Workplace perks

Company Culture: The Workplace Perks That Impress Top Performers

With websites like Glassdoor acting as a Yelp for workplaces, more companies than ever are looking to outdo their rivals in a bid for top employees. Many modern companies are leaning away from the “all-business” mentality, in favor of fostering relationships and engagement with their staff. With this shift comes a variety of workplace perks encouraged by top companies like Google and Facebook in order to attract and retain the most skilled performers.

If your mind immediately turns to free coffee and pastries, you’re not wrong – but that’s only the beginning. Workplaces might offer anything from free haircuts to complimentary massages to on-site laundry or gyms. It’s a far cry from the days when employees would be happy to simply get health coverage and a retirement plan as their “perks.”

Yet even with all the frills and bonuses, the question remains: Are extravagant perks what top employees really want; or are all these perks just window dressing? It turns out that the startup industry’s top performers may see right through extensive add-ons. Let’s examine what benefits the top performers are really looking for in a workplace, and how you can use these valuable perks to attract them to your company.

A focus on wellness and work-life balance

One major desire for top performers is to find an employer that emphasizes work-life balance. These talented potential employees are undoubtedly hard workers and team players — but they’re also going to need downtime to recharge and stay creative. Add in the possibility that these candidates may have young families to take care of, and it’s no surprise that many job-seekers look for companies that value a healthy balance between work and personal life. In fact, a positive work culture has been linked to employee health, in the form of lower blood pressure, improved immune systems and decreased stress.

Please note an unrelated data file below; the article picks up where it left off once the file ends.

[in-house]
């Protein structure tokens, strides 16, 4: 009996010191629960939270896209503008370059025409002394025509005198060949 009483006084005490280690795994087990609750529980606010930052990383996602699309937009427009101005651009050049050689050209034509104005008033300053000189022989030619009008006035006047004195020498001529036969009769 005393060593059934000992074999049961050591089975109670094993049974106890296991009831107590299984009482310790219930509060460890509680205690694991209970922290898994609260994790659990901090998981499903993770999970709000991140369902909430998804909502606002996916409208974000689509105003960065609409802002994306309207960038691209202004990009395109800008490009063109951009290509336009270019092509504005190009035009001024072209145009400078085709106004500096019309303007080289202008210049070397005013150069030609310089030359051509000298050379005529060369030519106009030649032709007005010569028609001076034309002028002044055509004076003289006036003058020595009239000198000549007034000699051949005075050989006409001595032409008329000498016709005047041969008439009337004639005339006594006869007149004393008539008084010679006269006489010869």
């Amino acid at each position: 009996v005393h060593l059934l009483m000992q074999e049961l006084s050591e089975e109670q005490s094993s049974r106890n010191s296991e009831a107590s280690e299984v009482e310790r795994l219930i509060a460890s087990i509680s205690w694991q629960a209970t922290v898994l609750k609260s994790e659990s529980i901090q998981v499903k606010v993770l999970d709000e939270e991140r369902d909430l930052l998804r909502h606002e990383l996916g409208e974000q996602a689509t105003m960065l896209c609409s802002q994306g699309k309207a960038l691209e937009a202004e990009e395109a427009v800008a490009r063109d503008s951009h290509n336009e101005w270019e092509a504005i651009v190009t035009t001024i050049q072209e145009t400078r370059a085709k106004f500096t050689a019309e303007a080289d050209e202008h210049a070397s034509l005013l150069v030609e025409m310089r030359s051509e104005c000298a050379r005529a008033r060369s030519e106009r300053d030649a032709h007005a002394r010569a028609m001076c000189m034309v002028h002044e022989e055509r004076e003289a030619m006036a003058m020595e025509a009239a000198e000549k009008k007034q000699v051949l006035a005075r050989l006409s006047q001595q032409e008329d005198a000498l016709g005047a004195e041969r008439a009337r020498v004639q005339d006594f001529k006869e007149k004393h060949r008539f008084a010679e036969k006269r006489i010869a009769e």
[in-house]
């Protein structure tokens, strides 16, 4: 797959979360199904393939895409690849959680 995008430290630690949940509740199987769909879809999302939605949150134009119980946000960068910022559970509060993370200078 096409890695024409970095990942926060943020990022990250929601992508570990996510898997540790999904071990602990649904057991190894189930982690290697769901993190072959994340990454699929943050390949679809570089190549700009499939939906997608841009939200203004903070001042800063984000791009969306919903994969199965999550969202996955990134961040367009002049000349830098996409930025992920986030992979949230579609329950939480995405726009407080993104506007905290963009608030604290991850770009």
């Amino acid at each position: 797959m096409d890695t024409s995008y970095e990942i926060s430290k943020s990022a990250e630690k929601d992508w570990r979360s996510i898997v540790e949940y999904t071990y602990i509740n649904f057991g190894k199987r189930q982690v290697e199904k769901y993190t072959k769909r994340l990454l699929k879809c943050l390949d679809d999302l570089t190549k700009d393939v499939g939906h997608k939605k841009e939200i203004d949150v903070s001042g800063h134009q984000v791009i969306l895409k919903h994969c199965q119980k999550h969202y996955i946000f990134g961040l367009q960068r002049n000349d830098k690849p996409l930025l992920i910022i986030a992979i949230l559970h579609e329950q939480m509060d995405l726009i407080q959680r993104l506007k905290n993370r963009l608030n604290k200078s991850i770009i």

Allowing flex days for staff to use, either to work from home (if applicable) or to simply take a personal day, is a huge benefit for employees. Some companies don’t even track paid sick days, allowing employees to decide for themselves if they truly need the day off to recuperate. When good employees are “on their honor” for taking sick days, they generally end up taking fewer of them. Emphasize that you put the trust in your staff to decide when they need to take a breather – it shows that you care about their well-being.

Speaking of well-being, consider offering a stipend for a yearly gym membership: if your employees have physically demanding jobs, a gym membership can help improve their conditioning and help them stay in great shape, thus improving performance. It sounds like another fancy frill, but it actually pays dividends towards the health and happiness of employees. Top candidates are the kind that push themselves to stay healthy and blow off stress in a productive manner, and exercise is a great way to meet those goals. Healthy employees cost a company less in medical care and genuine sick days — and they’re more likely to form bonds with other physical activity-loving coworkers. Your company doesn’t need to invest in putting an actual gym on site – it can be enough to offer a few hundred dollars per year, for any type of gym membership or classes.

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A dedicated commitment to staff